6 comments on “Returning to the Wonderful Vajifdar Sisters

  1. Madhu, you are welcome. I am very happy to see that I have introduced you to the Vajifdar Sisters! Regarding Mayurpankh, so far, I have never watched the whole film; I’ve merely watched several songs or dances from it – but as you can see, those made an impression on me. :)

    I see that there are a couple of copies of the film on YouTube, but the quality of the videos certainly leaves something to be desired, and I would also rather find a copy with English subtitles (of course), which these don’t have.

    I hope that you do watch the film and write it up for us!

  2. Anup, you are welcome. As I mentioned, it is thanks to your post (and our subsequent exchange in comments) that I realized I wanted to write about the Vajifdar Sisters extensively this time.

    That was a good thing because, although I had a few ideas in my head regarding what I could write about for my September post, none of those other ideas inspired me enough.

    Of course, this turned out not to be a September post, but a post about the Vajifdar Sisters should not be rushed. :)

  3. Richard,
    This post is absolutely brilliant. I have to admit I was not aware of Vajifdar sisters, though I had heard their songs. I went through your earlier post, too, on them and all the comments, including that of Jeroo, daughter of Khurshid Vajifdar.

    Their story tells the harsher side of the film industry, for the ‘minor’ actors. In their case the societal pressure was another big deterrent. Plus they had options, and I am not very surprised they chose to leave, though we would have wished to see more of them.

    I think breaking the mould was easier for Saraswat Devi (Khurshid Minocher-Homji), because the profession she chose was ‘respectable’, the physical hassles were less, and she achieved enormous success with Bombay Talkies.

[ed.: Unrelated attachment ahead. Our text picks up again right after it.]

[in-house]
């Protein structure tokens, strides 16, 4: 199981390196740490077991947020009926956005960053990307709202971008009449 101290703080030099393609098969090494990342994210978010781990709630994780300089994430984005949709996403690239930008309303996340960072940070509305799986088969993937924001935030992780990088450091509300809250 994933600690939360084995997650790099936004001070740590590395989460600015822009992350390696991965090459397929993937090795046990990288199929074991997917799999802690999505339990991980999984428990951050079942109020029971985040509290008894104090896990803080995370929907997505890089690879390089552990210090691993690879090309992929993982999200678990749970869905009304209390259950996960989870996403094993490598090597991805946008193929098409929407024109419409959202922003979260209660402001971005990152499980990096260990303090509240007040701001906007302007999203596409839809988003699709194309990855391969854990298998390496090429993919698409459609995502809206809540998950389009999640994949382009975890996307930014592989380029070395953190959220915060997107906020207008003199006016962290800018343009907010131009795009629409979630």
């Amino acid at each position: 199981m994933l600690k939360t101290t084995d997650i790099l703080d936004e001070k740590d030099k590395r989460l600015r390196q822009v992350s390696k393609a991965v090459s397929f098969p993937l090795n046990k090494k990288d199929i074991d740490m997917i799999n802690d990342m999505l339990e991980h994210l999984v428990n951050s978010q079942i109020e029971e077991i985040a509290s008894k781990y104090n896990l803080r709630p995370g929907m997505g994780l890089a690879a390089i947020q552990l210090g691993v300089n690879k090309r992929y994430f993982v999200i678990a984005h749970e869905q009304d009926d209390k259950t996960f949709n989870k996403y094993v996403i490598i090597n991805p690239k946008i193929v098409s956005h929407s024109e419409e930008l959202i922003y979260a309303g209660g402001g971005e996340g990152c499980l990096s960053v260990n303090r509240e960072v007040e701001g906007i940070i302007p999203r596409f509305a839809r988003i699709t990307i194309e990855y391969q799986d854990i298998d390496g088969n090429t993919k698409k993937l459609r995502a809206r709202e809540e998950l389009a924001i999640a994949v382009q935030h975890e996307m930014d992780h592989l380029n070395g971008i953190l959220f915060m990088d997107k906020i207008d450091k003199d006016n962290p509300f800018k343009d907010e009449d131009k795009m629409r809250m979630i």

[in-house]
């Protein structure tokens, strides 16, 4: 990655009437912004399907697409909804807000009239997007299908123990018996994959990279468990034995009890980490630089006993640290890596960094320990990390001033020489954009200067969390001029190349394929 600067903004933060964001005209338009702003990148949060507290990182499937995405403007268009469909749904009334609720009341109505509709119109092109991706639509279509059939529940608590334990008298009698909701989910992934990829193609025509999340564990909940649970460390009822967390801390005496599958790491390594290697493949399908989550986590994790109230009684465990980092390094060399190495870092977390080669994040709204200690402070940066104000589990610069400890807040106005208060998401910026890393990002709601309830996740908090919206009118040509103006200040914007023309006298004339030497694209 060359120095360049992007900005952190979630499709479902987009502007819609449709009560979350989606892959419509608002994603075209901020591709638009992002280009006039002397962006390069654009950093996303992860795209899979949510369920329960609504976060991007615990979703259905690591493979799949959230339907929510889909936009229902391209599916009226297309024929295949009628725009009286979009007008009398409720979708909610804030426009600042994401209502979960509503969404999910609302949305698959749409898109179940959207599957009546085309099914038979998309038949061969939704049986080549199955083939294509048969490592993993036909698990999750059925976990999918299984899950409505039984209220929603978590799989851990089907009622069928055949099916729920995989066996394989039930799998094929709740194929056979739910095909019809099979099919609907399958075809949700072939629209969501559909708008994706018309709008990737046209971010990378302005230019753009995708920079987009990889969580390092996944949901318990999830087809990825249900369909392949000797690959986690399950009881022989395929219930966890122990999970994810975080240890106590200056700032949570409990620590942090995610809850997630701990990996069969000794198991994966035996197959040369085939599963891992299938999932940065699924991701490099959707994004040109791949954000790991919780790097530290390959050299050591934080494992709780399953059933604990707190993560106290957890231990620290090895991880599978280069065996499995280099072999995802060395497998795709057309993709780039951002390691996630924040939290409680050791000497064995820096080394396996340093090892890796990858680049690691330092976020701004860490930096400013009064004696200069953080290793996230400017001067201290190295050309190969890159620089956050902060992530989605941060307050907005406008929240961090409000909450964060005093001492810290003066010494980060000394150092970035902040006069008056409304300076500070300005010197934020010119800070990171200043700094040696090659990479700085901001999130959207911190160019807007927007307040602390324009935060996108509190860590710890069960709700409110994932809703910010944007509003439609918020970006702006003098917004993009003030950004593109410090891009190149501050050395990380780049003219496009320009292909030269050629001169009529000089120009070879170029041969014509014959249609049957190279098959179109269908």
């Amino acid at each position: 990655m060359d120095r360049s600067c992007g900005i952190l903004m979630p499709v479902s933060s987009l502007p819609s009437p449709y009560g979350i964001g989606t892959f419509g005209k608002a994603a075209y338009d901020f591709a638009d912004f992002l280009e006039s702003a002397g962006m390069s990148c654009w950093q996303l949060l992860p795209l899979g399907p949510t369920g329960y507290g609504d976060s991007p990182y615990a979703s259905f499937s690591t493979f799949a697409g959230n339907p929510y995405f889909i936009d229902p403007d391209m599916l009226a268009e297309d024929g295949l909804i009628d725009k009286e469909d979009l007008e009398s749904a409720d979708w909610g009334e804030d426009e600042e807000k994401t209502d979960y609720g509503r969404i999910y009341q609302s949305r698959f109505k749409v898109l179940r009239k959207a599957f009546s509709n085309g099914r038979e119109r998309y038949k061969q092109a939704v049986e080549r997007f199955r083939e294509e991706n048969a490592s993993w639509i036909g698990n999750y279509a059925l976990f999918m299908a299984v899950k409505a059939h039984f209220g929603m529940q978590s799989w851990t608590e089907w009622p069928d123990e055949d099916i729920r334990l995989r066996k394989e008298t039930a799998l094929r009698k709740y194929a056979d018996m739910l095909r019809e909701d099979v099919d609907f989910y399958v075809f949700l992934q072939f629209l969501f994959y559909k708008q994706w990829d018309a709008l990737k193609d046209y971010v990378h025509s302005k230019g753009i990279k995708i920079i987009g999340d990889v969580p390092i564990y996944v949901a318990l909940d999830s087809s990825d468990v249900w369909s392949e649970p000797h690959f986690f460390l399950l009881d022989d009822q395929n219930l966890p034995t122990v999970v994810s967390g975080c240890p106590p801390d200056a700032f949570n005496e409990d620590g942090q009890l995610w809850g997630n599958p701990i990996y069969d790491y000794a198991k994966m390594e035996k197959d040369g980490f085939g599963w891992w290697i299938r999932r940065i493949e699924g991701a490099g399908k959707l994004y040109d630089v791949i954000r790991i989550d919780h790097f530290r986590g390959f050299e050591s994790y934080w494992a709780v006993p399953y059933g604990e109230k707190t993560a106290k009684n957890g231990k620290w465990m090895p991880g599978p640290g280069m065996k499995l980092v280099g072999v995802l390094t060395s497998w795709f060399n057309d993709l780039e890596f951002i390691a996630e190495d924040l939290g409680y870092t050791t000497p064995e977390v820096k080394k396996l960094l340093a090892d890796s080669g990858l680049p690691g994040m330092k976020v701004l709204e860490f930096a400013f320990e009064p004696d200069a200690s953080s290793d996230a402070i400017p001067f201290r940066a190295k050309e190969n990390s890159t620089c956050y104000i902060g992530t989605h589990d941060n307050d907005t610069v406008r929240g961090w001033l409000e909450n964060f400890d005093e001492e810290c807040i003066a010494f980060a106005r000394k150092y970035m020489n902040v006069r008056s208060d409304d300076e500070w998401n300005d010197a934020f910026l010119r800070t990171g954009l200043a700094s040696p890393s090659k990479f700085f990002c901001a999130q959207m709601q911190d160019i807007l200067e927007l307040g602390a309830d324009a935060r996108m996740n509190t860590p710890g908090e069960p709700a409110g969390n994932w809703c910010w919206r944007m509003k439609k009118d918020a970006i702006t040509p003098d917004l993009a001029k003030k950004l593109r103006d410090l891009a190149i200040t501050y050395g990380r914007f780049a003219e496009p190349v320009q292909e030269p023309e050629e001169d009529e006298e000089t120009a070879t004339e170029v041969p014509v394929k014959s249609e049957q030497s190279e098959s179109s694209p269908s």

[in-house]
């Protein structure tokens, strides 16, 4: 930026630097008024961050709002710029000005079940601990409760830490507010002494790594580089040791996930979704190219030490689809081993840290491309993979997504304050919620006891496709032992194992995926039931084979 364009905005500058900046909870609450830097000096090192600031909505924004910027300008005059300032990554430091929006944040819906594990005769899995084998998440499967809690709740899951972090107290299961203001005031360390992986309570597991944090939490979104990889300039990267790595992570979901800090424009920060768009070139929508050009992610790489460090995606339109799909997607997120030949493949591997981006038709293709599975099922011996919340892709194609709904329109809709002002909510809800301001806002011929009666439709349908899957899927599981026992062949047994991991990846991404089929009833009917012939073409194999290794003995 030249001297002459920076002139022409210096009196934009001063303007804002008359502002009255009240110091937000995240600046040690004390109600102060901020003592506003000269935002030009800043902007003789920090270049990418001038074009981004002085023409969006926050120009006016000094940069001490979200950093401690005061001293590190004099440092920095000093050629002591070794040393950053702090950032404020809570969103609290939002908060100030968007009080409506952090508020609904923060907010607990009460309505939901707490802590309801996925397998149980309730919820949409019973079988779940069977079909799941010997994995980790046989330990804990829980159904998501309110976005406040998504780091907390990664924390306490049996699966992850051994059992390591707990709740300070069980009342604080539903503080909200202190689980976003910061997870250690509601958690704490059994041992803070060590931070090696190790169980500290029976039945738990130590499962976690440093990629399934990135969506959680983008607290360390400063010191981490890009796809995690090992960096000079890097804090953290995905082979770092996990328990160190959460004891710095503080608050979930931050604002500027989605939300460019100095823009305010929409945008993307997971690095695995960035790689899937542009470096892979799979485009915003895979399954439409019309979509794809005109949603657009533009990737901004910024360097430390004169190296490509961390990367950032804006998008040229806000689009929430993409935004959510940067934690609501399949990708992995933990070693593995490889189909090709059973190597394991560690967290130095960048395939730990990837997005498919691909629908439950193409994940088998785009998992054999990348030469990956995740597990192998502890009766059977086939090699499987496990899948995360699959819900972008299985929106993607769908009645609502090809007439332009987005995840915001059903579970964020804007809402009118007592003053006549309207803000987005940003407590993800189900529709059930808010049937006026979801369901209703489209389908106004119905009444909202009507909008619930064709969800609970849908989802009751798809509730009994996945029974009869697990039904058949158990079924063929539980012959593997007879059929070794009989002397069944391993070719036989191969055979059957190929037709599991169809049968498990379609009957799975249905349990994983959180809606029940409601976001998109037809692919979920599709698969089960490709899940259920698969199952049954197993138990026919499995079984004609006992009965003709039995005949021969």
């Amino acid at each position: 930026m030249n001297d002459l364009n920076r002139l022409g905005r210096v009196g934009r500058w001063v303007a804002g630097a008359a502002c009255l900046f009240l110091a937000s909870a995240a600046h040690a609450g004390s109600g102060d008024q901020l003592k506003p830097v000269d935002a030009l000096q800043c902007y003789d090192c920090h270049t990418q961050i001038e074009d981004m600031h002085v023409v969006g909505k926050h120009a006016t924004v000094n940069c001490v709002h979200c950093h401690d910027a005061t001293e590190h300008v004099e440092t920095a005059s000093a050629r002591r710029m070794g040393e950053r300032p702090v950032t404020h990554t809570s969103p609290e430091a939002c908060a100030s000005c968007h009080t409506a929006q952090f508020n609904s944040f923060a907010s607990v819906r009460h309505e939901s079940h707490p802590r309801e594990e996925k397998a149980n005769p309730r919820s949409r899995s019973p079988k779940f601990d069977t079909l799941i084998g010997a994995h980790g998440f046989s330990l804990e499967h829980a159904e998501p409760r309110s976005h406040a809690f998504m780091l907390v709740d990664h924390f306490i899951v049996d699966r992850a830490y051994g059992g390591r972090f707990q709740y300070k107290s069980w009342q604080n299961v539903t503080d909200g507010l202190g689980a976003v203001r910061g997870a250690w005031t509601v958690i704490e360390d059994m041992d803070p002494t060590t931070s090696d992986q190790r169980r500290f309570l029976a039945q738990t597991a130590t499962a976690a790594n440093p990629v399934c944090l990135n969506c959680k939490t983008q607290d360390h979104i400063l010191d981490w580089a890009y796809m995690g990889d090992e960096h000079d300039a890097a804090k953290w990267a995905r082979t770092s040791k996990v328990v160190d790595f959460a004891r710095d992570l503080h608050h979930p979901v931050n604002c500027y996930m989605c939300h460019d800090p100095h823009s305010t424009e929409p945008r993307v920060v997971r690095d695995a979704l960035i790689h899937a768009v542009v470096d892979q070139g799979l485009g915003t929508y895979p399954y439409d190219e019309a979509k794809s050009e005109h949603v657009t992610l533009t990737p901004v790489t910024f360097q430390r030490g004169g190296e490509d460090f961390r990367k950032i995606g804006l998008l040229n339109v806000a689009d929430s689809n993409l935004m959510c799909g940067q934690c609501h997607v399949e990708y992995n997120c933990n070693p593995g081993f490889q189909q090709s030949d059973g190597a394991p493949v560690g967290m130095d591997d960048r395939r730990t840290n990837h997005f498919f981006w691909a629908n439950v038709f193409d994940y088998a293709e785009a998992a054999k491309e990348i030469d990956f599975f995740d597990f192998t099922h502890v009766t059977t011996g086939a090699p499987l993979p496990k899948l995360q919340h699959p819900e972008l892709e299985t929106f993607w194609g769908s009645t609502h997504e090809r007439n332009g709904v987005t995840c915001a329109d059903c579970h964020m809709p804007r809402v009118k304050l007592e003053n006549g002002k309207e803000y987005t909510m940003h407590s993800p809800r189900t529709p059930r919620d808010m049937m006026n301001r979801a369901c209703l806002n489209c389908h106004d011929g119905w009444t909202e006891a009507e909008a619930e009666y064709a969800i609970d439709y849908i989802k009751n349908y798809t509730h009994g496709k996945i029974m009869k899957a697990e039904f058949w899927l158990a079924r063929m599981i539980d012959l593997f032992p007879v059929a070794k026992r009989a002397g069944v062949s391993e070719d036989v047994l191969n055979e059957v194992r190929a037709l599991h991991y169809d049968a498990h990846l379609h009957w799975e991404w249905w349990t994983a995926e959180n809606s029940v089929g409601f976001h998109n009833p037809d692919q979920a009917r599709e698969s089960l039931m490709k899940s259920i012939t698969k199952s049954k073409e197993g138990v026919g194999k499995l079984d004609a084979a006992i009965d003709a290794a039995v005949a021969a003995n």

AK

  4. AK, I am delighted that you like this post so much! I also found it fascinating to learn all those details about the Vajifdar Sisters and their past. The recollection that Jeroo Chavda conveyed about the “appalling conditions” endured by minor actors certainly was interesting – we seldom, if ever, hear about that sort of thing.

    Your mention of Saraswati Devi encouraged me to look into her history a little. Either I did not know – or had forgotten – that she was also a Parsi who had to overcome some resistance from within that community.

    I guess it was easier for her to overcome those obstacles, but per the entry in Wikipedia, it does not seem as though she was that well appreciated by her colleagues in the film industry later on:

    She never married and lived alone in her apartment. One day she fell down from a bus and fractured her hip bone. None of the film personalities ever came for her help. The only help she got was from her neighbours.

    Unfortunately, as we know (and have discussed in other conversations), that sort of ending was not unique among people who once thrived in the Hindi film industry of the Vintage Era and/or the Golden Age.

Leave a Reply

Fill in your details below or click an icon to log in:

WordPress.com Logo

You are commenting using your WordPress.com account. Log Out /  Change )

Google photo

You are commenting using your Google account. Log Out /  Change )

Twitter picture

You are commenting using your Twitter account. Log Out /  Change )

Facebook photo

You are commenting using your Facebook account. Log Out /  Change )

Connecting to %s